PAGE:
Adobe Reader ranked second (28%) and Adobe Flash player occupies the fourth place with only 2% share, thanks to efficient automatic updating system that promptly closes security holes. In addition, some of the exploits actively used targeted older vulnerabilities that still existed in various Windows operating systems. One of the explanations for this is that older versions of Windows are still actively used. For example, share of computers with Windows XP in 2012 was 44%, compared to 63% in 2011 – not a significant drop given Windows 7 has been available for three years and Windows 8 was recently released this year.
More than 3 billion malware incidents were detected and blocked by Kaspersky Lab’s software on users’ local hard drives and external storage. In total, 2.7 million unique modifications of malware and potentially unwanted programs attempting to launch on users’ computers were detected during these incidents.
The majority of local infections were blocked by Kaspersky Lab’s behavior-based heuristic technology. It is notable that different versions of years-old Kido (Conficker) and Sality are still present in the list of the most frequently blocked malware. Overall, the number of new malicious applications has increased rapidly: in the first half of 2012 Kaspersky Lab recorded an average number of 125,000 new malware every day. Toward the end of the year this figure has grown to 200,000.
Servers located in the United States were the most frequently used to host and deliver malicious objects (25.5% of all incidents). Russia occupies the second place with 19.6% followed by the Netherlands, Germany and the United Kingdom. This is a significant change compared to years past: in 2010 the majority of malware was hosted in China. Changes in domain registration policies and other regulations taken by Chinese authorities resulted in the rapid decline of malicious hosts originating from the country.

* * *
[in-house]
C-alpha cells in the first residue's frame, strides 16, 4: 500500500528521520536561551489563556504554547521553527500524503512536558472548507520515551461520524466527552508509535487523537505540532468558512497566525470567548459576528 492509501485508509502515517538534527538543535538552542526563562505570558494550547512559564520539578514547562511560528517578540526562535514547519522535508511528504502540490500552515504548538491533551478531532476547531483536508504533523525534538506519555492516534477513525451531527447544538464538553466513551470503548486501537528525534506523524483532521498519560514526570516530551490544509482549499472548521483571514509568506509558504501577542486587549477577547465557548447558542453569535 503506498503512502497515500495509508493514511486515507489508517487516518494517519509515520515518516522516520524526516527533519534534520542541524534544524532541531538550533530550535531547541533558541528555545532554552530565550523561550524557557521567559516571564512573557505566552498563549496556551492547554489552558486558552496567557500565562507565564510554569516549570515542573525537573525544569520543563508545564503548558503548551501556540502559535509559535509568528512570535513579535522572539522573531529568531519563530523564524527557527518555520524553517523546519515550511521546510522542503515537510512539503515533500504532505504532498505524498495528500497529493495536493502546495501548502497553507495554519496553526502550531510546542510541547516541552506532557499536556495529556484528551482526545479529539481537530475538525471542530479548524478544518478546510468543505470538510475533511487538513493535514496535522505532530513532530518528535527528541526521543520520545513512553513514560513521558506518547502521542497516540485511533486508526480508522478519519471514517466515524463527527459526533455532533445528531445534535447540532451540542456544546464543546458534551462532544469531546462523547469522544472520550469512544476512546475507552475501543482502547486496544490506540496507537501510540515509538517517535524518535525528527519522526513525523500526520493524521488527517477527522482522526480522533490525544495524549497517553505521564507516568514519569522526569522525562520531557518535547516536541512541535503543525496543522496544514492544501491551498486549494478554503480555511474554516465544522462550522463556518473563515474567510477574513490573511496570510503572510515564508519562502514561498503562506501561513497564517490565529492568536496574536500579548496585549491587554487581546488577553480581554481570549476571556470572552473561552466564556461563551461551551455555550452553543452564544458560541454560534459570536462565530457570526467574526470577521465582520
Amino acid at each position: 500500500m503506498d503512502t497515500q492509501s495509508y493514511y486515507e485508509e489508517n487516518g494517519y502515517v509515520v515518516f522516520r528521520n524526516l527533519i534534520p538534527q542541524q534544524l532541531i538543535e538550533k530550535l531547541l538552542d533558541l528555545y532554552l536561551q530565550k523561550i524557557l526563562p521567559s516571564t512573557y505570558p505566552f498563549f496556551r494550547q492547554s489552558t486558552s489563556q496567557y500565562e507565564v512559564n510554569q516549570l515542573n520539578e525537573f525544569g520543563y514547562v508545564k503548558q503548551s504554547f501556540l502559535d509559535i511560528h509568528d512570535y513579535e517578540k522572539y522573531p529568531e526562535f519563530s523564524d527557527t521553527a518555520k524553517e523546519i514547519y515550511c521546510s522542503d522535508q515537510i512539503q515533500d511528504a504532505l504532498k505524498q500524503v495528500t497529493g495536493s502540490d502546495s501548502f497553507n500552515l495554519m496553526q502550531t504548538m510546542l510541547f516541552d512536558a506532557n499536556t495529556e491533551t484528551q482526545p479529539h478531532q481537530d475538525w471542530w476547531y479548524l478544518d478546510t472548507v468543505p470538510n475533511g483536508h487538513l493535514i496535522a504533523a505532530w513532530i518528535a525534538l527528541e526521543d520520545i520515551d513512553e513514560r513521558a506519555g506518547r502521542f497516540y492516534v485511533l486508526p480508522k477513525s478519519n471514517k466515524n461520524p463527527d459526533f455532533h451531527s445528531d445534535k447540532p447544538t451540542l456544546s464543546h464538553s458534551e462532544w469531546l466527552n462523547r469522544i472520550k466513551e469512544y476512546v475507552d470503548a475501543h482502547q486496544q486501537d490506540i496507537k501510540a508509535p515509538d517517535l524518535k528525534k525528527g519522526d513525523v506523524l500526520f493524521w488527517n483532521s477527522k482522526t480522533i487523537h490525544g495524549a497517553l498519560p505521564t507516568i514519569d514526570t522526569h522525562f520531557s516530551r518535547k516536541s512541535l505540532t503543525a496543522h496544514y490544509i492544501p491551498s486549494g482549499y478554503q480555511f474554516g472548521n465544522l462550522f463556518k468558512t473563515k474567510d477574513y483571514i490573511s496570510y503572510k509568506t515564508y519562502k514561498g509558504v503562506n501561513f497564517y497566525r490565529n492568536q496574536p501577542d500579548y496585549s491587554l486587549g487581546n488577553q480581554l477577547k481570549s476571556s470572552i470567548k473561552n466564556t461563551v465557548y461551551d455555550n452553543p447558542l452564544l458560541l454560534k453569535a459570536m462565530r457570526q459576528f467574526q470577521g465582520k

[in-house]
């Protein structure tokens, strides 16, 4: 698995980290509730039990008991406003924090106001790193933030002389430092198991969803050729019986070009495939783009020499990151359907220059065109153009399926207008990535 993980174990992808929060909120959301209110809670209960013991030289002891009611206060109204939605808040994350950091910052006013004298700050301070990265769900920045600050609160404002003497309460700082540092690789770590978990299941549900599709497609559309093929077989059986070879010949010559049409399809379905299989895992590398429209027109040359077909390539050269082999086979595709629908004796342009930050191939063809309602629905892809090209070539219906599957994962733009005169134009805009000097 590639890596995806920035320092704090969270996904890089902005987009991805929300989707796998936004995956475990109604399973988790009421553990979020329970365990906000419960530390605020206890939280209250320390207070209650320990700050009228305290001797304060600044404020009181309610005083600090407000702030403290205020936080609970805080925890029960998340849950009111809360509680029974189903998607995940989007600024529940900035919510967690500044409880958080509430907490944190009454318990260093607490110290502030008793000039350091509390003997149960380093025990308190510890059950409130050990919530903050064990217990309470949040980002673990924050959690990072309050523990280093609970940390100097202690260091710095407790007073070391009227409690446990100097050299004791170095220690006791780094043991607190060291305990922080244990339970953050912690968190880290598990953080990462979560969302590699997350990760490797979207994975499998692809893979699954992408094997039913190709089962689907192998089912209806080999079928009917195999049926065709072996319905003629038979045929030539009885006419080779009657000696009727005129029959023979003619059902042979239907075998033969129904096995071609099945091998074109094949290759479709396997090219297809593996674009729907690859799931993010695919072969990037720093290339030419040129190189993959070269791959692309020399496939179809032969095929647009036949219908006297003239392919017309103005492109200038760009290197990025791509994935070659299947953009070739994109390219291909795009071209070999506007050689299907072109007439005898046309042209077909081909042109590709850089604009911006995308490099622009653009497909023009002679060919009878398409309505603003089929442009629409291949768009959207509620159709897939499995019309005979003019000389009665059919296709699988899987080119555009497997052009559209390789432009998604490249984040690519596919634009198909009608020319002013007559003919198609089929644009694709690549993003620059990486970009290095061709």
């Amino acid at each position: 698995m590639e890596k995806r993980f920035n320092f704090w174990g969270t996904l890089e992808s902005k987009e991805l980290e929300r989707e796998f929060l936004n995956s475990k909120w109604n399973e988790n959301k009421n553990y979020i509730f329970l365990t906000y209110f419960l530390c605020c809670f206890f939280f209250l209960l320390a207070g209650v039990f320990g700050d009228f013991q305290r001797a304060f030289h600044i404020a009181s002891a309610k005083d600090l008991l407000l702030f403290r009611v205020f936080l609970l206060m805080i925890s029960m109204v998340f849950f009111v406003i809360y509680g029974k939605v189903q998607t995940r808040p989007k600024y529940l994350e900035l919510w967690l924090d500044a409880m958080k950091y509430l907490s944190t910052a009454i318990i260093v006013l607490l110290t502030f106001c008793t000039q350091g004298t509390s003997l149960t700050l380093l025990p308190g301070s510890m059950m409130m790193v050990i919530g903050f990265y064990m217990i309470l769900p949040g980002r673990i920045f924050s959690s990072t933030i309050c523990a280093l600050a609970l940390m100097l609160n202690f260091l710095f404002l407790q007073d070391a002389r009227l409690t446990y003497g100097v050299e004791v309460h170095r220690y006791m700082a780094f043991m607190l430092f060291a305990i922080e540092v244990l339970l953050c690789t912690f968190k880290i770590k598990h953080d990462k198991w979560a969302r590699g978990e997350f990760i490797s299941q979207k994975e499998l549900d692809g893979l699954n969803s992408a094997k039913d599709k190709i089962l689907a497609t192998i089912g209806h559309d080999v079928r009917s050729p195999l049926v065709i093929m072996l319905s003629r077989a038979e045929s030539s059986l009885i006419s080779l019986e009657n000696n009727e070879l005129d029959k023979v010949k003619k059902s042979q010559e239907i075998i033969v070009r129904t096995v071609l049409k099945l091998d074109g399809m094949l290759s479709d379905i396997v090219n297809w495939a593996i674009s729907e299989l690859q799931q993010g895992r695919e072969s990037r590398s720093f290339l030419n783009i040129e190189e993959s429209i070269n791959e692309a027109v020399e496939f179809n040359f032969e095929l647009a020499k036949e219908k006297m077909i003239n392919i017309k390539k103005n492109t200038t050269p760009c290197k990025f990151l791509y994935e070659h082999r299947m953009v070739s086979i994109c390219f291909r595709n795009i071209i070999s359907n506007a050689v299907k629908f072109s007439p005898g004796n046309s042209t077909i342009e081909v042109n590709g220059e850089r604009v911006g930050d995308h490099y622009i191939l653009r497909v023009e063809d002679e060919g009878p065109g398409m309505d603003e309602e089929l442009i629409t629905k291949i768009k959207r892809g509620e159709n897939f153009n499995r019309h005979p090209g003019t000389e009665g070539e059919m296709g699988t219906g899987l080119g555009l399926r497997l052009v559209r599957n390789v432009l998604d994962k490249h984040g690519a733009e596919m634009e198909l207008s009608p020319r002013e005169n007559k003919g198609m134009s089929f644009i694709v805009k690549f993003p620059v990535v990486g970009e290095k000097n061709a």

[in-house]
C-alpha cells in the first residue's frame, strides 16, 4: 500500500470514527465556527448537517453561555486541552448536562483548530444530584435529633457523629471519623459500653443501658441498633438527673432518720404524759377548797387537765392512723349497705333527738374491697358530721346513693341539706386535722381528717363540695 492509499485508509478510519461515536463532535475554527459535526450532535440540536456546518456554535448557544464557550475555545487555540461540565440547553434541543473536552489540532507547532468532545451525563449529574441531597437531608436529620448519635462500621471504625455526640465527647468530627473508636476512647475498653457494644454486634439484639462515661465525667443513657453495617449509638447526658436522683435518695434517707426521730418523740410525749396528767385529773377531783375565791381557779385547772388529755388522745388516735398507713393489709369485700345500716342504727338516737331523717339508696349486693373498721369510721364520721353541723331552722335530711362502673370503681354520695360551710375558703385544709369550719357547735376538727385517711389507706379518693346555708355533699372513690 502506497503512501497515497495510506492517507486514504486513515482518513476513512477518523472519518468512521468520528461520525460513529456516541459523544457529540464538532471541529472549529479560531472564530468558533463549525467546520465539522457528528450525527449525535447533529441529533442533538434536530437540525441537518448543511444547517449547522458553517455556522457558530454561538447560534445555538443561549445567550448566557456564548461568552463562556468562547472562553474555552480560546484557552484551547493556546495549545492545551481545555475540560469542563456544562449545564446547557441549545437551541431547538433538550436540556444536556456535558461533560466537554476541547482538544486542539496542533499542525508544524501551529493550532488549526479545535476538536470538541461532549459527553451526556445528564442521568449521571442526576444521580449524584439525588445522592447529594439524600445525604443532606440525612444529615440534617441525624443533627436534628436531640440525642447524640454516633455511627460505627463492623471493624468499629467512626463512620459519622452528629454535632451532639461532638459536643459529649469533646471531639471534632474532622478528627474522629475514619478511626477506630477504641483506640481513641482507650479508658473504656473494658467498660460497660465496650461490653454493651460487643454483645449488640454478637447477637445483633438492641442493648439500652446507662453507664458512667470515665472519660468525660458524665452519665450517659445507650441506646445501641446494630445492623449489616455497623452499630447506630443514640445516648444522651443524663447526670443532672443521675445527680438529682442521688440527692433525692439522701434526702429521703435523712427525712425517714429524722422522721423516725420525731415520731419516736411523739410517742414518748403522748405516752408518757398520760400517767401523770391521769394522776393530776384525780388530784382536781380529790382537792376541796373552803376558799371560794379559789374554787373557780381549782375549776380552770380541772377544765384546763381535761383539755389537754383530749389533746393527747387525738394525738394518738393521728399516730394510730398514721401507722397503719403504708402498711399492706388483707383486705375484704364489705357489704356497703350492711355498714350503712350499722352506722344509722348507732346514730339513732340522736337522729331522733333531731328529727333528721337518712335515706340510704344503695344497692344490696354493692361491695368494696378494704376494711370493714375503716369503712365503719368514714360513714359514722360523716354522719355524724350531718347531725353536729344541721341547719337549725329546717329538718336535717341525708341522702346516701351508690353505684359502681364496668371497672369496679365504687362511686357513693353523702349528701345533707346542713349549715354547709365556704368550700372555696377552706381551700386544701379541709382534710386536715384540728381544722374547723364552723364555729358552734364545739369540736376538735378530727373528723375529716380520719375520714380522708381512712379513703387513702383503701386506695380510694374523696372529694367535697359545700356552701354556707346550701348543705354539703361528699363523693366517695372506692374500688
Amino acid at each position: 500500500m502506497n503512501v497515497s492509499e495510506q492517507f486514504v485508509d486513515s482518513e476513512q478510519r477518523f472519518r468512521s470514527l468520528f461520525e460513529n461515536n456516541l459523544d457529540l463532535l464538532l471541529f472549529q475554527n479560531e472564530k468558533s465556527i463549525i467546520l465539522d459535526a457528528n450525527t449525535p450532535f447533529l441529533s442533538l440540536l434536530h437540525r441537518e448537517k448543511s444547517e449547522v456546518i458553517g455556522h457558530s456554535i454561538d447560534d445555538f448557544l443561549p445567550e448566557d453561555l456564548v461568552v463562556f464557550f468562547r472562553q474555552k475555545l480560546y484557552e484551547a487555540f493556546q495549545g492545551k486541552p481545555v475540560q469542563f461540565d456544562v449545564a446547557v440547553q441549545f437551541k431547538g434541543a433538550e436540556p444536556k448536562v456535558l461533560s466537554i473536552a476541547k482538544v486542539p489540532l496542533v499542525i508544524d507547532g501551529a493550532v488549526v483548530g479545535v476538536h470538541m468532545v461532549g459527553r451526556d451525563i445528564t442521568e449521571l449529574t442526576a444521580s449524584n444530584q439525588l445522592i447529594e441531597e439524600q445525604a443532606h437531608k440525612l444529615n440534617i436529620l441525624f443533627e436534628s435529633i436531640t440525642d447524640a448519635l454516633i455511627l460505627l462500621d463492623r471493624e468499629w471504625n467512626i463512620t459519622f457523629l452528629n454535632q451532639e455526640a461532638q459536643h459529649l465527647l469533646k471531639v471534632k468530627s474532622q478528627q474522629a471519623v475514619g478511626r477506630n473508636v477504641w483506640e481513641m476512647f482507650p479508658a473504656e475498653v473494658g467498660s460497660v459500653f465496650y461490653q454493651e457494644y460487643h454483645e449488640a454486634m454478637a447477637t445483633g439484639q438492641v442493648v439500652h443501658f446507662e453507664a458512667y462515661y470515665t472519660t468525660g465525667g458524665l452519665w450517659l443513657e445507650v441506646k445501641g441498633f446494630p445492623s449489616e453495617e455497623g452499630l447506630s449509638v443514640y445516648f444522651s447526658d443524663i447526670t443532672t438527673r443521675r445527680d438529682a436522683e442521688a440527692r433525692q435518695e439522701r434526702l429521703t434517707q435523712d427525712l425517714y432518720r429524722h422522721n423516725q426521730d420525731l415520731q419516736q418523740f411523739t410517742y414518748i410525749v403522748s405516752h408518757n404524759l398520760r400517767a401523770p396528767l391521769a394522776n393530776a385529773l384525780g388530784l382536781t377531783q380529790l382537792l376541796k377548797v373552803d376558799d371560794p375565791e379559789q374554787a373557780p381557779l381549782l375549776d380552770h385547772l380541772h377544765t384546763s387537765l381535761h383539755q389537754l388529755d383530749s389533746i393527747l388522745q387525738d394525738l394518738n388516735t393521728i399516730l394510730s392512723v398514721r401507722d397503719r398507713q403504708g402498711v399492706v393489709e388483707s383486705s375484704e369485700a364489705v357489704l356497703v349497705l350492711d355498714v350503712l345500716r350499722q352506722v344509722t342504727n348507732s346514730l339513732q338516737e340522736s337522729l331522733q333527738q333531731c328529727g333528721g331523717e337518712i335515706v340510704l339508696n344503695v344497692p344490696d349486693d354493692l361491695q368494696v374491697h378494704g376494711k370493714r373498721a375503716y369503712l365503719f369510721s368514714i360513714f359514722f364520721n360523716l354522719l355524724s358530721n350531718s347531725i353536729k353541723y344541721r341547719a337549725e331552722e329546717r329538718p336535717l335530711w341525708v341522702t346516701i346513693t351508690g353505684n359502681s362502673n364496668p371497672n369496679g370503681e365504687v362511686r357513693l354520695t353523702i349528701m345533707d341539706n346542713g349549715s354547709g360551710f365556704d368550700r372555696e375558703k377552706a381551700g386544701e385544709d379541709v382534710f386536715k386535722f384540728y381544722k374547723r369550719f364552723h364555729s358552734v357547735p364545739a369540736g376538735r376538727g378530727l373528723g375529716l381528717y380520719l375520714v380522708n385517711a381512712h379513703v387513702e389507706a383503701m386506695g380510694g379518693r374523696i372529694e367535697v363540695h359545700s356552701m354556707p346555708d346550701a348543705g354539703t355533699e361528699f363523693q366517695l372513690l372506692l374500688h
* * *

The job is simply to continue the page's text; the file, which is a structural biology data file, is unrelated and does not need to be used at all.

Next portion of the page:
On the contrary, the United States, Russia and other European countries have seen a major increase in the number of malicious hosting sites as cybercriminals compromise legitimate online resources in large quantities in addition to registering purely malicious websites.
Based on the number of blocked web attacks and local malicious files, Kaspersky Lab’s experts calculated the “risk level” for different countries, defined as the share of attacked users. Russia and former USSR republics occupy the top places in the web attacks chart, but 31 countries (including UK, Australia and Canada) in total have also joined them in the “high risk” group. In these countries at least 41% of users were attacked online in 2012.
Bangladesh, Sudan, Malavi, Tanzania and Rwanda form the top five countries where users are most frequently attacked with local malware infections. 7 countries in total were categorized as “maximum risk”, where 75% or more users were at least once attacked with a malicious file. Another 41% countries joined the “high risk” group (56-75% of attacked users), including Indonesia, Ethiopia and Kenya. In contrast, Denmark was deemed as the safest country, as the country had the lowest rate of infected computers (15%). Japan, Finland, Sweden and Czech Republic were the other countries listed with the lowest infection rates.